Sunday, November 22, 2009

Mad cows and cannibals...

A new article in the New England Journal of Medicine (1) shows the recent evolution of a mutation in a population of people in Papua, New Guinea that is protective against the degenerative brain disorder known as kuru.  Kuru is a prion disease which is a disease (specifically a transmissable spongiform encephalopathy) that is caused by proteins that act like viruses.  That is, the proteins are transmissable (i.e. contageous) and though they don't replicate themselves like viruses or bacteria would, they somehow seem to be able to cause all the other similar proteins in their host/victim to misfold in a way that then causes the build up of neurodegenerative plaques which are often fatal.  Mostly, these diseases are transmitted through the eating of meat, as in Mad cow disease (which is known as Bovine spongiform encephalopathy, or BSE, in animals, the mutated form of which, in humans, is called Creutzfeld-Jakob Disease, or CJD).  Kuru is a lot like CJD or BSE, and was passed on in the tribes of Papua New Guinea by the practice of the eating of dead relatives in memorial services.  Though this practice was ended in the 1950s, the populations of people in this area experienced kuru epidemics that shaped the evolution of their tribes.  One tribe in particular seems to have a high prevalence of a mutation (G127V) that protects them against kuru.  Since kuru is fatal (killing many women and children in these populations), it makes sense that this mutation would be selected for, and its prevalence would increase in the population.  This is particularly exciting because, not only is this a great example of evolution in action (in humans no less!), but as of yet, there are no treatments for CJD or kuru, and these diseases are often, almost always, fatal.  The discovery of this mutation in a population that has evolved a resistance to a prion disease will offer insights into how we might go about protecting the brains of those who haven't evolved a resistance to prion diseases, and hopefully save some lives.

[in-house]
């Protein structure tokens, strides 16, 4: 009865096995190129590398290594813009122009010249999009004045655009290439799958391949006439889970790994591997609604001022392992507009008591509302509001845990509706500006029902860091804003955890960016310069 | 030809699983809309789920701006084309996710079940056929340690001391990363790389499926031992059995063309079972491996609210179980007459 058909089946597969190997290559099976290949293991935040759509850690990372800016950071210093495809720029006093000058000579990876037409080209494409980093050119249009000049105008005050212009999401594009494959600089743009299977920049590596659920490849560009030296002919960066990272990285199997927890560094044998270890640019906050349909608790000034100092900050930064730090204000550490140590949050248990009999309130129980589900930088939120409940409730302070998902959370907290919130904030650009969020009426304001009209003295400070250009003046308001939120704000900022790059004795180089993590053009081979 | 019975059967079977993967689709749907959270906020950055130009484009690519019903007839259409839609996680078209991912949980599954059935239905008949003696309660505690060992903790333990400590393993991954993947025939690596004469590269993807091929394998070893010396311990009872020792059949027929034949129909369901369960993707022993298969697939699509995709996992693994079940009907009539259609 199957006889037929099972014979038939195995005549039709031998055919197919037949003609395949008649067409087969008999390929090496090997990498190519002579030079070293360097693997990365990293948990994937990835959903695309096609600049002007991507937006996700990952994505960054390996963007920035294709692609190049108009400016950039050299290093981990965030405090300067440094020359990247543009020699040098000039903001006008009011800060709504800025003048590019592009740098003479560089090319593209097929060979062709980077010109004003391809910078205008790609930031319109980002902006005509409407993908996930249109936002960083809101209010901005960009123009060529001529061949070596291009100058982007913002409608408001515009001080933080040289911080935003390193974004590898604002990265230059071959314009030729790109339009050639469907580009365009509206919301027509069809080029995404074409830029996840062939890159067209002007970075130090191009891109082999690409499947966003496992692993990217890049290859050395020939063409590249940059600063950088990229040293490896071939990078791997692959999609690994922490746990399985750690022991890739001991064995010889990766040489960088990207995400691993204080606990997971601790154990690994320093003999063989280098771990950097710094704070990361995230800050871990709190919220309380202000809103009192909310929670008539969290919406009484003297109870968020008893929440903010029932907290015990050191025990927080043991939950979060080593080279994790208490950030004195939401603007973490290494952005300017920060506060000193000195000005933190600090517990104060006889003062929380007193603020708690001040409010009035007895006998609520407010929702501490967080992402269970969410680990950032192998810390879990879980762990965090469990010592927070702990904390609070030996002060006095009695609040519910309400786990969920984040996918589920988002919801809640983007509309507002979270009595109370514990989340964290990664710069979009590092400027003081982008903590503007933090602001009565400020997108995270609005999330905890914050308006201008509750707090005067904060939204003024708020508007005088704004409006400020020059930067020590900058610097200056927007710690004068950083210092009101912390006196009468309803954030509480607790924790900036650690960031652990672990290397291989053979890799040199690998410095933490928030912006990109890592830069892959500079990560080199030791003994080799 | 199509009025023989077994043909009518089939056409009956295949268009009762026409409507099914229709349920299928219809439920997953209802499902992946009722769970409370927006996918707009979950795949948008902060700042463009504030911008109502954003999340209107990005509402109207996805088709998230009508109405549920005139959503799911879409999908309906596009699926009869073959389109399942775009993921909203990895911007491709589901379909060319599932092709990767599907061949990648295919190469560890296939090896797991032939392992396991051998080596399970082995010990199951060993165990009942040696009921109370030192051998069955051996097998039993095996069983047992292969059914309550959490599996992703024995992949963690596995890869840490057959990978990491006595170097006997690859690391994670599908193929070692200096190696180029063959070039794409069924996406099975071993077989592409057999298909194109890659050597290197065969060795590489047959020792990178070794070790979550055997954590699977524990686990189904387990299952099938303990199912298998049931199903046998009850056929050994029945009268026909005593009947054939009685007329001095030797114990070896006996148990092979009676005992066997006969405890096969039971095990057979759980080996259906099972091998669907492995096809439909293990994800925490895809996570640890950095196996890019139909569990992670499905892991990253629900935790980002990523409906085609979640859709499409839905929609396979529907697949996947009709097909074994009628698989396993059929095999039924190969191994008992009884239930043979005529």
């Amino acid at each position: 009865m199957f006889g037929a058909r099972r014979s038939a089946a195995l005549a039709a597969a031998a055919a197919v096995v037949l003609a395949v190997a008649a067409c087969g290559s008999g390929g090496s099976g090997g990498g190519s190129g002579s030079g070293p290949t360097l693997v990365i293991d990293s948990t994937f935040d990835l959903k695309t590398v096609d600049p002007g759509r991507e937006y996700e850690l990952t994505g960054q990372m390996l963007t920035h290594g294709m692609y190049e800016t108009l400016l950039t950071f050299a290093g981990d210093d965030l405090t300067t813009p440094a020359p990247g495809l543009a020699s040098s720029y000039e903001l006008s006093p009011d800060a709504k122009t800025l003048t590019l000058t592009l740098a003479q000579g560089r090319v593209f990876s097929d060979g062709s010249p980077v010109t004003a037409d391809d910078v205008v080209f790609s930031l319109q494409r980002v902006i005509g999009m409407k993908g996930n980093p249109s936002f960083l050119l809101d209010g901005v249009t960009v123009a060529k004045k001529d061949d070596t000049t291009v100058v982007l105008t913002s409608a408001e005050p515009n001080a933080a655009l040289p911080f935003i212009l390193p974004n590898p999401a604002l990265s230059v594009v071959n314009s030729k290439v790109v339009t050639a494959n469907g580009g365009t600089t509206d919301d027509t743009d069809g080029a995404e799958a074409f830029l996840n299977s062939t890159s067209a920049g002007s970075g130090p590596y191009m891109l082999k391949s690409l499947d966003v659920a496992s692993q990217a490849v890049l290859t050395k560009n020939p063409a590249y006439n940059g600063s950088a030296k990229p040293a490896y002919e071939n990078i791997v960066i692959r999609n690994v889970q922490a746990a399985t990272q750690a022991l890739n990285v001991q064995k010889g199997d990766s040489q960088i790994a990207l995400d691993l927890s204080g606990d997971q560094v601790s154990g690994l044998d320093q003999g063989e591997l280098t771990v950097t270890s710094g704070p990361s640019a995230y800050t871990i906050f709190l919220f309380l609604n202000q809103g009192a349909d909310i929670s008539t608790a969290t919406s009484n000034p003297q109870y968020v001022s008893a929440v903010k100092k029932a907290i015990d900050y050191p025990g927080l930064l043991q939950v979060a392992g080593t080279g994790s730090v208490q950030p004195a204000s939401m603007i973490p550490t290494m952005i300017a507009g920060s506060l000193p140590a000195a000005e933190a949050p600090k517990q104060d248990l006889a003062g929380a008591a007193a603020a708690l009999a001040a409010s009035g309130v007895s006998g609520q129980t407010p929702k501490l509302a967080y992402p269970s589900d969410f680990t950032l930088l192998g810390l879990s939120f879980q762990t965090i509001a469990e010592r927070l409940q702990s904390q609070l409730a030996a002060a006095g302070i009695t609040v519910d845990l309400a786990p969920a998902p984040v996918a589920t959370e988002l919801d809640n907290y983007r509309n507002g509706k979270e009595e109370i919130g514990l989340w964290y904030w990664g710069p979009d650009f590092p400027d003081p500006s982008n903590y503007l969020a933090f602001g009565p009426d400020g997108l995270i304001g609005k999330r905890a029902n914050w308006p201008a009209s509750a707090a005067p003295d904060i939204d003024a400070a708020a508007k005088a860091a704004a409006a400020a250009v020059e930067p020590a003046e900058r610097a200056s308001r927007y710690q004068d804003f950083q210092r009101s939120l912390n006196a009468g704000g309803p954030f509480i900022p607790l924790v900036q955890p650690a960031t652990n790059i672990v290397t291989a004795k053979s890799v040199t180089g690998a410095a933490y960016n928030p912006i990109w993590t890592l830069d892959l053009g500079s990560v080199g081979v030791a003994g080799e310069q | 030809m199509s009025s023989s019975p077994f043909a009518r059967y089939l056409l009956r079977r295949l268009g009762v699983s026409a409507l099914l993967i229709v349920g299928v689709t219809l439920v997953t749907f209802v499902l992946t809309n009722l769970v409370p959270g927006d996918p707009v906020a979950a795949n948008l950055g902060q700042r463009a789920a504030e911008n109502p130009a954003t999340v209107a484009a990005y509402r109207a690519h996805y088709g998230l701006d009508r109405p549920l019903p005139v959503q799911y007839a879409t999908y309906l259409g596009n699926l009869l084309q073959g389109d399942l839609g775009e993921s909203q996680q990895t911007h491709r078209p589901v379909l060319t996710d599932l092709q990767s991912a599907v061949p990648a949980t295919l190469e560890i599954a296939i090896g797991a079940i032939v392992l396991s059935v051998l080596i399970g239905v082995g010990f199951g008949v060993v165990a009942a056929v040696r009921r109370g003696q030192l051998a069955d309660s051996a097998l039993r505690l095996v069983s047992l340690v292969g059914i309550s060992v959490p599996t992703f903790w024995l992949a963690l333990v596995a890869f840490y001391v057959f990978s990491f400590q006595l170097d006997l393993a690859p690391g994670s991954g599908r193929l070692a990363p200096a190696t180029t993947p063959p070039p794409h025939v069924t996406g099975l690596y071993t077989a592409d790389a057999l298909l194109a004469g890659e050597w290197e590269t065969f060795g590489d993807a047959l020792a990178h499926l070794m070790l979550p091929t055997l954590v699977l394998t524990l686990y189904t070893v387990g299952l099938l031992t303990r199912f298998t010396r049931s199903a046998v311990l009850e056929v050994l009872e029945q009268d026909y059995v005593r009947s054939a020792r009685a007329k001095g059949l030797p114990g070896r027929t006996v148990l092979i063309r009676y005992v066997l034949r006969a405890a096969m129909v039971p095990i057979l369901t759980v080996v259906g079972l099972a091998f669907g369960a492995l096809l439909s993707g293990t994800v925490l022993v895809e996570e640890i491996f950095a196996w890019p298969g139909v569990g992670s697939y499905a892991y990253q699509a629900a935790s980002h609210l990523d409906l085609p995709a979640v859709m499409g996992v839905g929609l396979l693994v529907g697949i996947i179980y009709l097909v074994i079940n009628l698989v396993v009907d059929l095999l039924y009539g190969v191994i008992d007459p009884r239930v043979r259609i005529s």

1. Mead, Simon, Whitfield, Jerome, Poulter, Mark, Shah, Paresh, Uphill, James, Campbell, Tracy, Al-Dujaily, Huda, Hummerich, Holger, Beck, Jon, Mein, Charles A., Verzilli, Claudio, Whittaker, John, Alpers, Michael P., Collinge, John. A Novel Protective Prion Protein Variant that Colocalizes with Kuru Exposure. New England Journal of Medicine, 2009; 361 (21): 2056 DOI: 10.1056/NEJMoa0809716

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